By Emma Francis
In Conversation With Music.Film
Presented by Cutting Edge Group, Music.Film is a platform built to be your go-to space when searching for film music and for processing licensing for secondary usage. This company is renowned for the large catalogue of film soundtracks and are now providing a platform for their users to access over 400 scores, including content from Drive, Their Finest, Arrival, Whiplash, Hacksaw Ridge, Carol and Sicario.
We had a chat with Alex Sheridan, Head of Sync, to share news of the new venture with our members.
First off, tell us about yourselves and what you all do at Music.Film.
Music.Film has offices in London (headed up by myself) and in Los Angeles (run by Chuck Ansel and Michael Kurtz) so we are open 24 hours a day! Plus we have representatives in all major territories, so wherever you are, your score needs will be covered by Music.Film.
How does Music.Film differ from others in the market?
Music.Film is unique in the market because of its investment into film music and subsequent ownership of both master and publishing of the scores it owns. This, and our knowledge of what different media requires in order to secure placement (for example dealing with Musician’s Union issues to work with the UK’s Blanket Agreement for terrestrial broadcasters) enables us to make score available to everyone, and at a price point that would pleasantly surprise many of your readers! Above all though our unique scores, including work by Jóhann Jóhannson, Cliff Martinez and Justin Hurwitz in films like Drive, Sicario, Whiplash and The King’s Speech speak for themselves as copyrights and amplify any production, large or small.
How can a music supervisor work with Music.Film?
We provide Music Supervisors with a place to come to source and license score, using our site that has been specifically designed to match Supervisors’ workflow, and easily license using our rate card or simply calling up one of us in the team. We have all digital formats available, plus an editing platform within the site and all this can be accessed as soon as we have given you a password. Until now Score has been associated with being difficult to license (largely because of ownership and issues surrounding a large number of musicians on the recording) but our model means there are no red flags to bear in mind, so we are hoping to open up score as a useful resource for the Supervision community.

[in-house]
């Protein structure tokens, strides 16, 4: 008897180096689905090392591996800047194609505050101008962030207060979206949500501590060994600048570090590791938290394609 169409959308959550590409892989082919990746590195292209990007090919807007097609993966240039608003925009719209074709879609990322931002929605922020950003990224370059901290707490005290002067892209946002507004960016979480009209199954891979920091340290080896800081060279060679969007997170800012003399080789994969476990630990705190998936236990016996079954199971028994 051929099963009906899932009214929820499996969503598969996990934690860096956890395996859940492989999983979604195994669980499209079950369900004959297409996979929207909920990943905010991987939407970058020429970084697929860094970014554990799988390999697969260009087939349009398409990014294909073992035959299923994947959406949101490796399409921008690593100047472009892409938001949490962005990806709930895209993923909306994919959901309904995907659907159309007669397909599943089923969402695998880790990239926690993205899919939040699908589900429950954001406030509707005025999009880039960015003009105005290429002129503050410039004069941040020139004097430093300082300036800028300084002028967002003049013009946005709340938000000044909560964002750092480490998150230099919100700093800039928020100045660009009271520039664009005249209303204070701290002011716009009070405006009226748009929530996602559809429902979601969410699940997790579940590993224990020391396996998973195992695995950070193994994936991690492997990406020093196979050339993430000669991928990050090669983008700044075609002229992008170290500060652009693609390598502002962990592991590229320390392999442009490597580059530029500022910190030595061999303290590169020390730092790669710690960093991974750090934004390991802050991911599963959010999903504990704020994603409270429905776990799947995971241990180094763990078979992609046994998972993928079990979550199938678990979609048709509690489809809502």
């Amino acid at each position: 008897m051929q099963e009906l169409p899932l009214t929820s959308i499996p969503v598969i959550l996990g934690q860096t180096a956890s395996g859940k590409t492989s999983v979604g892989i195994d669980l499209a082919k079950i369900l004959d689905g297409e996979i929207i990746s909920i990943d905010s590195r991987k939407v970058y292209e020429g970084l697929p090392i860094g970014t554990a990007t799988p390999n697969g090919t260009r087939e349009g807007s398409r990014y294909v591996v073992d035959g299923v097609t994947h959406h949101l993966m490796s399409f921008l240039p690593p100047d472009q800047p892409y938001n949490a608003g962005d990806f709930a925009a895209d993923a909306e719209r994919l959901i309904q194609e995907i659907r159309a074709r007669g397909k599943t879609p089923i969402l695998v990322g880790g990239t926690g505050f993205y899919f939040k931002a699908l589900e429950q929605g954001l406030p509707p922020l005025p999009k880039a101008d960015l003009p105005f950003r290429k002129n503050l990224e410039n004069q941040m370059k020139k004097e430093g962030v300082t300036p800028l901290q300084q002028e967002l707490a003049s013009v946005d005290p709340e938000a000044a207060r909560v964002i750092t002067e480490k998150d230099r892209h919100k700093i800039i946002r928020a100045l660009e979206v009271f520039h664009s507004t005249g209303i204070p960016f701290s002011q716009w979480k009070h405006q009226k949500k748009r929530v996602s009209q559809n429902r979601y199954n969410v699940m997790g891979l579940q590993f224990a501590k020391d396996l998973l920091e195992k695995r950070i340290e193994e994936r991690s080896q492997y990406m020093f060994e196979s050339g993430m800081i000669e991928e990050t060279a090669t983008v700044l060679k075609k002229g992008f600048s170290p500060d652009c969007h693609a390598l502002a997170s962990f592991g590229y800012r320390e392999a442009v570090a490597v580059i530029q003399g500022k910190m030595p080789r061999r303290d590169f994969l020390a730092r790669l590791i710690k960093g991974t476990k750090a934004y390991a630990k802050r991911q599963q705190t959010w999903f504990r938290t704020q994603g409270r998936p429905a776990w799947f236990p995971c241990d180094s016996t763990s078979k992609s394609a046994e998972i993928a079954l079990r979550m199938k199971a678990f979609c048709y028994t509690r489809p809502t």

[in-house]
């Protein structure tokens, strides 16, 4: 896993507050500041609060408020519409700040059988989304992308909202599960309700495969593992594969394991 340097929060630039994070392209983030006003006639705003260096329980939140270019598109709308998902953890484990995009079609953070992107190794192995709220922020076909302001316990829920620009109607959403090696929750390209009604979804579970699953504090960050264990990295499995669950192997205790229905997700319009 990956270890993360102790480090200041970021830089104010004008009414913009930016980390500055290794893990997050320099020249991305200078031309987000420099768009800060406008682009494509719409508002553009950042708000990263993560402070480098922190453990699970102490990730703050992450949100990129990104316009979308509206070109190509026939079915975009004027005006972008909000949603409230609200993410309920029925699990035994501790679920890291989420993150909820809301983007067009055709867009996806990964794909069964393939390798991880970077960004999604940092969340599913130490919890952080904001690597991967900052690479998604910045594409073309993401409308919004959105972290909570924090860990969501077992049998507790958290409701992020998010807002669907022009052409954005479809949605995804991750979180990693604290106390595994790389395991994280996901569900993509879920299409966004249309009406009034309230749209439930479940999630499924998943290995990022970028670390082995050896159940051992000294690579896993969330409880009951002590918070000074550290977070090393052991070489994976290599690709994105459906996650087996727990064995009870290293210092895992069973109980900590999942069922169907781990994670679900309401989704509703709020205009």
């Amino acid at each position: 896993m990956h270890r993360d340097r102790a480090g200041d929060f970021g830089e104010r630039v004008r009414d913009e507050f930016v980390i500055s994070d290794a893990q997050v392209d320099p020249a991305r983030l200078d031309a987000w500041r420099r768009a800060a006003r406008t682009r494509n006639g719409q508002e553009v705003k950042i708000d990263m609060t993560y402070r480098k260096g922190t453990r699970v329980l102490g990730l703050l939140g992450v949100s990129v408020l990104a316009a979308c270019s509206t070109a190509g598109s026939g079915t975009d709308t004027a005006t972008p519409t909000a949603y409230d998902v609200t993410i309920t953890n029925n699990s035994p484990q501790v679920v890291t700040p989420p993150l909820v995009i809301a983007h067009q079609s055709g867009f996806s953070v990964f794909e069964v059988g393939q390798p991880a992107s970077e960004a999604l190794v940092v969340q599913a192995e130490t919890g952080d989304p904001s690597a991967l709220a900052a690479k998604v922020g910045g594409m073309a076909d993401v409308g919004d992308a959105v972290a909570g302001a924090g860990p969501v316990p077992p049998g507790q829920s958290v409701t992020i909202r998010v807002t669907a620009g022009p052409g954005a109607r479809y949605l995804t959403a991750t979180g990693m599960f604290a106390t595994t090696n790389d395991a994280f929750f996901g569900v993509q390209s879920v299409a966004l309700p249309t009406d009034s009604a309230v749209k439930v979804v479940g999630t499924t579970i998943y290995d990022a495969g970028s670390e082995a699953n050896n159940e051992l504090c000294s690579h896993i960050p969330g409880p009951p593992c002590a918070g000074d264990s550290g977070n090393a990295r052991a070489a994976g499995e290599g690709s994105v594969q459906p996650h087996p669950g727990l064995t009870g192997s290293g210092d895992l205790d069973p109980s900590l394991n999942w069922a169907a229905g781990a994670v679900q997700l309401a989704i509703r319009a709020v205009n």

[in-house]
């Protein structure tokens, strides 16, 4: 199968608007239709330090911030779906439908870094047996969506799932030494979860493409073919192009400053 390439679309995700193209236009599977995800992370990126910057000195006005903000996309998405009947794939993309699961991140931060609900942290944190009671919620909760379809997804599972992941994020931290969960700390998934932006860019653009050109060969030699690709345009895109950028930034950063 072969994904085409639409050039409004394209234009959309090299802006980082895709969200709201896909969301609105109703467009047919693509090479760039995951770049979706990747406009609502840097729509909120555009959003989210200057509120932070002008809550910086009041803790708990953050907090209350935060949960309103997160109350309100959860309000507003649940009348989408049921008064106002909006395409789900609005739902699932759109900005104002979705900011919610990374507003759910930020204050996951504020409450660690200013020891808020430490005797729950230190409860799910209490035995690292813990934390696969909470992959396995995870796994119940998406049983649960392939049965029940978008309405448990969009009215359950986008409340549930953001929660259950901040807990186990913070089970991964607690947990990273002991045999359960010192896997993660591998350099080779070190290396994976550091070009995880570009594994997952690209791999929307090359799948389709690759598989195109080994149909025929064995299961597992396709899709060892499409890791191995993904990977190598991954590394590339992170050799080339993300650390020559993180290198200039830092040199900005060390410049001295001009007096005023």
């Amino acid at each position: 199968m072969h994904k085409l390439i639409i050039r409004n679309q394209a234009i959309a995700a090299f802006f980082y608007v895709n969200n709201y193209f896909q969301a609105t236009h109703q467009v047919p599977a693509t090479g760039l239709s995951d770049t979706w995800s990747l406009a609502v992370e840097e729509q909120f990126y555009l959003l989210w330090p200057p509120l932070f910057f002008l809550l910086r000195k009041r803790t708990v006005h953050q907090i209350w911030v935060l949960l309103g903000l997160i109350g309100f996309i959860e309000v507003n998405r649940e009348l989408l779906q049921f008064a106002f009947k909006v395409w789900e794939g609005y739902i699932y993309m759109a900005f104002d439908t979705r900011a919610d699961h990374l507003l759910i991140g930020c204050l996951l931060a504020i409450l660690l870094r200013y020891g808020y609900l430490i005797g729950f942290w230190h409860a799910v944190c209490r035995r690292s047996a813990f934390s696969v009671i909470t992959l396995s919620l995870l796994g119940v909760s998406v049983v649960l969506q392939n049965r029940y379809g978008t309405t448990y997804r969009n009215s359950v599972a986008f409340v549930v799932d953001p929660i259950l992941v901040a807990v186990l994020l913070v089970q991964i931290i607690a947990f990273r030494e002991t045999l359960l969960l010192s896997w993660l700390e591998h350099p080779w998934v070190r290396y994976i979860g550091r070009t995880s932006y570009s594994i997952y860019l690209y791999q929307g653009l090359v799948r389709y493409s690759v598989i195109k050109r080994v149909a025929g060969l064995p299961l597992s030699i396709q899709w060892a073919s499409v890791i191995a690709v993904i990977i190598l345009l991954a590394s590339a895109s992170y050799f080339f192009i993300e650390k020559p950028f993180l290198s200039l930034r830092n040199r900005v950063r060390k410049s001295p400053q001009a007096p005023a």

Nostalgia plays a big part in brand alignment to demographics. Do you see your music being used more across the advertising space?
Our catalogue brings with it not only the music itself but also a sense of the aesthetic and cultural positioning of the film. For example Drive is immediately redolent of the style of the film, so that brings with it another layer of association when it is placed to picture. So there is a strong nostalgic element associated with film score. Plus, as part of the Varese Sarabande catalogue (which we acquired) we have access to recordings of some of the best known film scores of the 20th Century, recorded without Union encumbrance, so we are very excited about making those available in the coming weeks.
Our music has found a home in licenses across all kinds of different media, including Ad’s, Trailers (such as for Logan and The Great Wall which featured Jóhannson’s – The Beast) and even films, where we have found a market of relicensing existing cues to productions. As we have stems for all our cues, these can be easily reworked to fit a new production and allow directors and editors to keep their temp music. We can also offer bespoke music creation for projects, an example of which is the show Beyblade Burst. Michael Kurtz headed up the team in our US office that created the theme song for season 1, and we are currently creating the score and theme song for the upcoming season 2 of the show.
In your opinion, what are some of the challenges that come with working with score?
I believe the preconceptions of difficulty in licensing score, which stem mainly from studios being thought as being non-licensing savvy and the number of union musicians on many recordings, has been problematic in making Supervisors feel as though score in general should be treated with caution. Part of our mission with Music.Film is to challenge this preconception, because that means that lots of fantastic music, which you may not have heard in the context of the film (particularly if the film didn’t do well for example) will be given a potential second lease of life.
As an example, I understand Whiplash was created on a shoestring budget. How do budgets affect the score & licensed music?
Absolutely, Whiplash is a great movie with music at its heart. Our reasons for investing in a film aren’t always driven by factors like budget but whether or not we believe in the project and the music. In the case of Whiplash (and the case of many of our films) we felt that it was a great project and we believed in it. In some ways it’s akin to traditional publishing and backing a particular act.
How closely do you work with the Supervisors on the film scores?
We are flexible in the way we work with supervisors. We have in house teams in London and a close relationship with SupeTroop in LA but also many Directors come with a Supervisor with whom they have an existing relationship. The success of the film and therefore the music that drives it are paramount, so whichever way to best achieve that is what we are concerned with. The right creative choice for the movie (whether composer or song) is paramount and that the director and supervisor will always have final say.
If you want to find out more about Music.Film and their new platform, check out their website.
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